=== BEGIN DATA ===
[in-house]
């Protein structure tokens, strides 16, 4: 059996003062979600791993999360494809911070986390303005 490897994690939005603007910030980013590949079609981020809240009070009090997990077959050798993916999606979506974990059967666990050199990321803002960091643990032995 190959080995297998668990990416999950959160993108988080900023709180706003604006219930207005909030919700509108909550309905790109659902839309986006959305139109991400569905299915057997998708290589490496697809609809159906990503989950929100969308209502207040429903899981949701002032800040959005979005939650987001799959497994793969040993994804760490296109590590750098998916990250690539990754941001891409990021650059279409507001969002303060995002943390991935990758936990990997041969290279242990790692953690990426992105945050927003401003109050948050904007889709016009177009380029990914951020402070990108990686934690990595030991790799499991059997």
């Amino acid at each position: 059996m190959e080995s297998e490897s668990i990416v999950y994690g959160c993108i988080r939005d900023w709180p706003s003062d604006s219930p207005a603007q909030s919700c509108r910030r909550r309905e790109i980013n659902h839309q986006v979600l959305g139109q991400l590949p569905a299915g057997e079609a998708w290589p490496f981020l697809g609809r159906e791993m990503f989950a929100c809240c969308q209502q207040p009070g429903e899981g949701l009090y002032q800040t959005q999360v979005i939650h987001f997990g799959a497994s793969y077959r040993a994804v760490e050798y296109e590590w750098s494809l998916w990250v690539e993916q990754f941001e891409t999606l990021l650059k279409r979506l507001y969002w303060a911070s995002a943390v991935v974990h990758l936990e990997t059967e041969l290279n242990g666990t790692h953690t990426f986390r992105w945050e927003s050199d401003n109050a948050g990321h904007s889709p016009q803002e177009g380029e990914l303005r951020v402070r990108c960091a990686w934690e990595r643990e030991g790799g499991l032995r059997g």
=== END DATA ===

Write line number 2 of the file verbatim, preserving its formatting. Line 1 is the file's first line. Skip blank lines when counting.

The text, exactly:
């Protein structure tokens, strides 16, 4: 059996003062979600791993999360494809911070986390303005 490897994690939005603007910030980013590949079609981020809240009070009090997990077959050798993916999606979506974990059967666990050199990321803002960091643990032995 190959080995297998668990990416999950959160993108988080900023709180706003604006219930207005909030919700509108909550309905790109659902839309986006959305139109991400569905299915057997998708290589490496697809609809159906990503989950929100969308209502207040429903899981949701002032800040959005979005939650987001799959497994793969040993994804760490296109590590750098998916990250690539990754941001891409990021650059279409507001969002303060995002943390991935990758936990990997041969290279242990790692953690990426992105945050927003401003109050948050904007889709016009177009380029990914951020402070990108990686934690990595030991790799499991059997």